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    Thomas Trofimuk is a Canadian writer of poetry and fiction. He's been published in literary magazines across Canada, and on CBC radio. His first novel, The 52nd Poem won the George Bugnet Novel of the Year Award and the City of Edmonton Book Prize at the 2003 Alberta Book Awards. His second novel, the critically acclaimed Doubting Yourself to the Bone, was named as one of the Globe and Mail's top 100 must-read books for 2006. His third book is Waiting for Columbus...

    Thomas is a founding member of Edmonton's Raving Poets movement, a weekly open-stage poetry series that combines performance poetry with improvised music, in a lounge. Thomas writes on a regular basis for his own website: "writer, gardener, failed Buddhist". He lives (and writes) in Edmonton, Alberta, Canada with his wife and daughter, and a small annoying black cat.

    Here is Thomas's Tuesday Top Ten:

    Shibumi by Trevanian

    This book was a wonderful exploration of the anti-hero. Nicholai Hel is the perfect anti-hero, a man who holds fast to ideas like honour, integrity, loyalty, friendship and "shibumi" before any of the "isms". Loved this book when it first came out and recently bought a first edition. This is a philosophical, espionage thriller like none other. Though it was first published in 1979, it holds up very well today.

    The Old Man and the Sea by Ernest Hemingway

    This book is like training wheels for a lifetime of serious reading. Its length is not intimidating. The language is Hemingway at his pithy best. The story, deceptively simple and powerful -- a down-on-his-luck Cuban fisherman in an excruciating battle with a huge marlin in the Gulf Stream.

    Riddley Walker by Russell Hoban

    The guy invented a new language, a new mythology, and a new religion. It was not an easy read but I'm still thinking about it years beyond my reading. This post-apocalyptical speculative adventure in understanding your own past so you don't make the same mistakes was a delight.

    Salamander by Thomas Wharton

    I started reading this book a couple days before going on a backpacking trip into the Rocky Mountains. When it came time to pull the pack on and head into the back country for six days, this book went with me. I couldn't leave it behind. Yes, it was a heavy luxury, but worth it. The book opens in a burned-out bookstore in Quebec City just prior to Wolfe and Montcalm's clash on the Plains of Abraham. It moves us back to the Battle of Belgrade in 1717 and then plunks readers inside a castle on the Hungarian border that's been as a labyrinth -- a labyrinth that is cleverly designed to be perpetually in motion. Enter one Nicholas Flood, a young English printer of novelty books who's been summoned for a seemingly impossible assignment -- to create an infinite book, a tome with no end. A beautiful book about reading.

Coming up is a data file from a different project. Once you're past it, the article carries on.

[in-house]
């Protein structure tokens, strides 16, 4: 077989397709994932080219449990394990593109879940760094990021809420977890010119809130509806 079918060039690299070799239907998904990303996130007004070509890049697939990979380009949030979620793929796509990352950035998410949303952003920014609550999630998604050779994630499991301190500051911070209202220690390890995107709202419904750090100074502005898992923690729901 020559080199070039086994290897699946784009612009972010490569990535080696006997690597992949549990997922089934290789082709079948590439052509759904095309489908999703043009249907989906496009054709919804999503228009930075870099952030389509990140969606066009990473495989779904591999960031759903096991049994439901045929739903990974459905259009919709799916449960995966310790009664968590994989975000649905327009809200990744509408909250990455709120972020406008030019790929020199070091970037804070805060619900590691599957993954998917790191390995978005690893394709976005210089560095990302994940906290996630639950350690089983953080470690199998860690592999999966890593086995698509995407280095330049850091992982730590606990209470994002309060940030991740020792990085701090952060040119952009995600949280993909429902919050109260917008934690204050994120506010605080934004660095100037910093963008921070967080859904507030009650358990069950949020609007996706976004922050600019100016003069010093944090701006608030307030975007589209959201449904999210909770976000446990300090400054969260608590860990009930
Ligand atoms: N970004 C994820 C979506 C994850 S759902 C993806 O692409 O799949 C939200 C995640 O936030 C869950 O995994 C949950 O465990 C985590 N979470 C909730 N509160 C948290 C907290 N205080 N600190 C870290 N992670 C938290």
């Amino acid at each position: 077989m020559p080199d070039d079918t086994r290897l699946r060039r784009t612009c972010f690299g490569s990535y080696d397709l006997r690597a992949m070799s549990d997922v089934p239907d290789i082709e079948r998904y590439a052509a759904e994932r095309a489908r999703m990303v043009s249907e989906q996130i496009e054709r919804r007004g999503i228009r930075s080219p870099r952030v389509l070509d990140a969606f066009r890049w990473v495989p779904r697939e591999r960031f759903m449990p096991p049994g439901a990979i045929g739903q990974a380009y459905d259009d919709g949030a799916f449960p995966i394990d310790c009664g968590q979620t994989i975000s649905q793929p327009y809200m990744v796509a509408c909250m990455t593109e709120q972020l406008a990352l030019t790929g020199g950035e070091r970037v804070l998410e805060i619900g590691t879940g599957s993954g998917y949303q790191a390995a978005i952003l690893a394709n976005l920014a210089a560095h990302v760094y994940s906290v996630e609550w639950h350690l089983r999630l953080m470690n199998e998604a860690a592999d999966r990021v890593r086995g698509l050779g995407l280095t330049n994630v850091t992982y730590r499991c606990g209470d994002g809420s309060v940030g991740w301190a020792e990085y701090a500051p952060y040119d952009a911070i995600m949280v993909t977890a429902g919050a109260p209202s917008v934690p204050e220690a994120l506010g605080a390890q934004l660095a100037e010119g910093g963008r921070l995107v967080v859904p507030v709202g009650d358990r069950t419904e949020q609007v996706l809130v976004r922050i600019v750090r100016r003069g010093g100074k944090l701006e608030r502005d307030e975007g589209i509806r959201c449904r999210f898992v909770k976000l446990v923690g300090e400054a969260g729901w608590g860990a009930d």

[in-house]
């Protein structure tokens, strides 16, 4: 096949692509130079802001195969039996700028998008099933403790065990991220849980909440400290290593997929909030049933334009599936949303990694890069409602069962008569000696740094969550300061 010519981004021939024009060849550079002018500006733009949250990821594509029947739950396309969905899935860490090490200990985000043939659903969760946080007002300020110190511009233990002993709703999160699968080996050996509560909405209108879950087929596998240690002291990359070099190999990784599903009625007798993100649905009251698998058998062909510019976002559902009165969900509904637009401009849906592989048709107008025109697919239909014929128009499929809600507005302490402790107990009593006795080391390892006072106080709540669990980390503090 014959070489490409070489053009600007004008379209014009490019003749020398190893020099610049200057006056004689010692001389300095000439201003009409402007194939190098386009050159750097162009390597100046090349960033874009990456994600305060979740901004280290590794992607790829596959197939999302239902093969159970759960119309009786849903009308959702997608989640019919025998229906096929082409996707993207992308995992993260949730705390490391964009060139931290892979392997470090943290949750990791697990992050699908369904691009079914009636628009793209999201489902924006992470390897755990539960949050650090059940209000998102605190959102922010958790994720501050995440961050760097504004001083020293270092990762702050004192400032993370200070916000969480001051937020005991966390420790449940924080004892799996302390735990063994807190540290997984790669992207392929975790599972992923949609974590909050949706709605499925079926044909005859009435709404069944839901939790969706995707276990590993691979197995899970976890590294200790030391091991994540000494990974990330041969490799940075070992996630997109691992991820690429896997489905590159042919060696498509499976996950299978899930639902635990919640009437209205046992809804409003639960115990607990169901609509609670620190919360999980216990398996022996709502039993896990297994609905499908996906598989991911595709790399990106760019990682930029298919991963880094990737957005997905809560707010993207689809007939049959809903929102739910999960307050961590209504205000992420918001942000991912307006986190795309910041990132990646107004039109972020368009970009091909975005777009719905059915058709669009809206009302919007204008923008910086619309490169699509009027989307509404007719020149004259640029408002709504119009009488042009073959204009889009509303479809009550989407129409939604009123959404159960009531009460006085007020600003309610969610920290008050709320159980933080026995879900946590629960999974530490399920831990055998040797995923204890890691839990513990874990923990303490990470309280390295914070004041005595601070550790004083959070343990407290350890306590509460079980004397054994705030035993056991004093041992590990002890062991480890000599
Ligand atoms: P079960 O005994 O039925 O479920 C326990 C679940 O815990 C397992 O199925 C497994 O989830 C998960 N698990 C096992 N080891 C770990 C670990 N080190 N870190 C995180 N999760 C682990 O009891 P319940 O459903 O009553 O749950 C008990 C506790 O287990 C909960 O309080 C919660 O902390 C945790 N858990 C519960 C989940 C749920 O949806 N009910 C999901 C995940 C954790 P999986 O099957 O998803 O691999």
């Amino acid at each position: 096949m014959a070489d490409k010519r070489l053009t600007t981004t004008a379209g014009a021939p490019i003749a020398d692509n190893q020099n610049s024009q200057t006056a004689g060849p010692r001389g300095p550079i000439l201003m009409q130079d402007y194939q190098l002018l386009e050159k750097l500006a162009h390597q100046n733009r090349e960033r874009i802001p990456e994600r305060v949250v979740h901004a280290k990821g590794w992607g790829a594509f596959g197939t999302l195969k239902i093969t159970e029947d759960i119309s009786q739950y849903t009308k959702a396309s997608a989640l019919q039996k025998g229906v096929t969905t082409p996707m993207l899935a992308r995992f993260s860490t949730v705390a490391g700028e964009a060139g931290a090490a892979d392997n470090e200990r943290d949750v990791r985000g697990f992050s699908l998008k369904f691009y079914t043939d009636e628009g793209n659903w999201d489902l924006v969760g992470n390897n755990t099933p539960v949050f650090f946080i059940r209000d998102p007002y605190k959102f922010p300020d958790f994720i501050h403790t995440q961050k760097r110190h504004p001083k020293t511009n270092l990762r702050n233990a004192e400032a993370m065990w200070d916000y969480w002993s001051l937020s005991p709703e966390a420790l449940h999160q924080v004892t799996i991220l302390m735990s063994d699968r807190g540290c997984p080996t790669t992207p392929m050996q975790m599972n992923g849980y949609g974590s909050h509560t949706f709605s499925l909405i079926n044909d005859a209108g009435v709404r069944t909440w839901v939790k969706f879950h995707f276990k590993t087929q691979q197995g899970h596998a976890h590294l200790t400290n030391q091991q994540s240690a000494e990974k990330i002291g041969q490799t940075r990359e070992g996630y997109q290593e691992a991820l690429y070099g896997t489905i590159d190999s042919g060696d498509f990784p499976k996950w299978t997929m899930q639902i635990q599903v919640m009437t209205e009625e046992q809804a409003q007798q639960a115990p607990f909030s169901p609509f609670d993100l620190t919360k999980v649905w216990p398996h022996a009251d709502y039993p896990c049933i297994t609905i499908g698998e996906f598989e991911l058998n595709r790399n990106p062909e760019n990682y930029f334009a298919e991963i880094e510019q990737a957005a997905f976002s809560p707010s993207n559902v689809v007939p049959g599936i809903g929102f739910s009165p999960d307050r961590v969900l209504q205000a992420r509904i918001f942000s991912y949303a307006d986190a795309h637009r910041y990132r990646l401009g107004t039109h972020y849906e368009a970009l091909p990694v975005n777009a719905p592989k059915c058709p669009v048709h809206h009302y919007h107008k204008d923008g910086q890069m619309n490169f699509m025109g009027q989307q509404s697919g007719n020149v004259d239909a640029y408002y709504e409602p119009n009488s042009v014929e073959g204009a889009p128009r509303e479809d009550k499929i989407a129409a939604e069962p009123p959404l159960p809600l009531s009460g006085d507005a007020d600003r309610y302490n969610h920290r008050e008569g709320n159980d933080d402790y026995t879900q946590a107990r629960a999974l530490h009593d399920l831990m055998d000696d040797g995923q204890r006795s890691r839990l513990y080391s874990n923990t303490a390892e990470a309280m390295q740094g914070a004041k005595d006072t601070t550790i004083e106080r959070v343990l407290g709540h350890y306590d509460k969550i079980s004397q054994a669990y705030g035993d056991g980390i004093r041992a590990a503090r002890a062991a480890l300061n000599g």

The Alexandria Quartet by Lawrence Durrell

    To pick up Durrell after reading Hemingway was, for me, jarring. Durrell's lush descriptions -- so loaded up with luxurious images on top of impossibly rich images, intersecting with this dark exploration of love -- really resonated with me. There were times while reading this quartet when the smells and sounds and tastes came into the room with me... Amazing.

    Man Without a Country by Kurt Vonnegut

    I was thrilled when I heard about this quasi-memoir from Vonnegut, a writer I've been reading all my life. I scooped up an advance reading copy from a friend at a book store and Vonnegut certainly did not let me down. This writing is intimate, tender, funny, articulate and rip-your-heart-out sad. It's Vonnegut shining his sharp, witty light on the human condition. Profoundly human and moving.

    The Trouble With Islam Today: A Muslim's Call for Reform in Her Faith by Irshad Manji

    Not just a book for Muslims. This is a book for anyone who wants to take a stab at understanding Islam. This is a thoughtful, articulate exploration of one woman's courageous journey toward coming to terms with her own faith. You know those questions about if you could pick three people living or dead to have dinner with, who would you pick? Well, Irshad Manji is on my list.

    The Unbearable Lightness of Being by Milan Kundera

    Loved this book for its for the scene in which the main character, Tomas, is faced with a decision about a woman, and wishes for three distinct lives; the first two to live both alternative decisions and the third, to observe those two lives and choose the best one. An unrealistic wish but I totally understood that desire. Set in the time frame of the Prague Spring to the USSR's August 1968 invasion and its aftermath.

    The English Patient by Michael Ondaatje

    This is a beautiful and disquieting novel -- more a sutra of four damaged lives thrown together in an Italian monastery at the end of WWII. An eloquent lesson in what lyrical prose can be. A haunting, poetic novel.

    Book of Longing by Leonard Cohen

    Erotic, humorous, and provocative poems combined with equally fascinating line drawings makes this one of my favourite books of poetry. Cohen is at times so beautifully self-effacing. These pieces are gorgeous intaglios from an absolute master.

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